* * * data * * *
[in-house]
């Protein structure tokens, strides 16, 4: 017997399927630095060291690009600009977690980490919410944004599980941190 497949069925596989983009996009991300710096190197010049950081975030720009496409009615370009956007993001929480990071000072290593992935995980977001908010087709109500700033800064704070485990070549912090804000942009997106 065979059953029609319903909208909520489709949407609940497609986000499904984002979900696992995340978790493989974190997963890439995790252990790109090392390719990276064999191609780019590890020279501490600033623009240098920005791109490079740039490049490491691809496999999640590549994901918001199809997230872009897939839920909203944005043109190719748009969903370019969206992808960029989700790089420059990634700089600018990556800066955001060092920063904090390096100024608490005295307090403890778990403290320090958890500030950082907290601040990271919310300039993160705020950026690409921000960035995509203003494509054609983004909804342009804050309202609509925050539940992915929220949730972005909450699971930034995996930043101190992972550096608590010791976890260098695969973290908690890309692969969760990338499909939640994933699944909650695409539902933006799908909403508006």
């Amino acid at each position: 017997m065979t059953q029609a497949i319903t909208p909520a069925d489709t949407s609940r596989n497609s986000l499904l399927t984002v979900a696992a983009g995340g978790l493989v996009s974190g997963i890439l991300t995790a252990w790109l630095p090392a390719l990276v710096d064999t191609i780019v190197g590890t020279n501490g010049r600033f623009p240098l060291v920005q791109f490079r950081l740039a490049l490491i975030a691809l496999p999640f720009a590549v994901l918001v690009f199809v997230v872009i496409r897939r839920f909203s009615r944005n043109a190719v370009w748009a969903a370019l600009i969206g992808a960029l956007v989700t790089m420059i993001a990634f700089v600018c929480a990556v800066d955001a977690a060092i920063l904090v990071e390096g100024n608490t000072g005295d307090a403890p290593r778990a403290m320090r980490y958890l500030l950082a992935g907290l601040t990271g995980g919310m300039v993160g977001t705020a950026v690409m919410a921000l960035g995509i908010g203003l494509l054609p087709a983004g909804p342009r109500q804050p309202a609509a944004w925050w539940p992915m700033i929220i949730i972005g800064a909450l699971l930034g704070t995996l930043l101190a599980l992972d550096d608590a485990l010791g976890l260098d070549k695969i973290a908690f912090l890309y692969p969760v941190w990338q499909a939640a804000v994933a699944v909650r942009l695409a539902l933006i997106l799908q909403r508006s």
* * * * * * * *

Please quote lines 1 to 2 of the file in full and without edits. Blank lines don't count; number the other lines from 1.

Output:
[in-house]
């Protein structure tokens, strides 16, 4: 017997399927630095060291690009600009977690980490919410944004599980941190 497949069925596989983009996009991300710096190197010049950081975030720009496409009615370009956007993001929480990071000072290593992935995980977001908010087709109500700033800064704070485990070549912090804000942009997106 065979059953029609319903909208909520489709949407609940497609986000499904984002979900696992995340978790493989974190997963890439995790252990790109090392390719990276064999191609780019590890020279501490600033623009240098920005791109490079740039490049490491691809496999999640590549994901918001199809997230872009897939839920909203944005043109190719748009969903370019969206992808960029989700790089420059990634700089600018990556800066955001060092920063904090390096100024608490005295307090403890778990403290320090958890500030950082907290601040990271919310300039993160705020950026690409921000960035995509203003494509054609983004909804342009804050309202609509925050539940992915929220949730972005909450699971930034995996930043101190992972550096608590010791976890260098695969973290908690890309692969969760990338499909939640994933699944909650695409539902933006799908909403508006």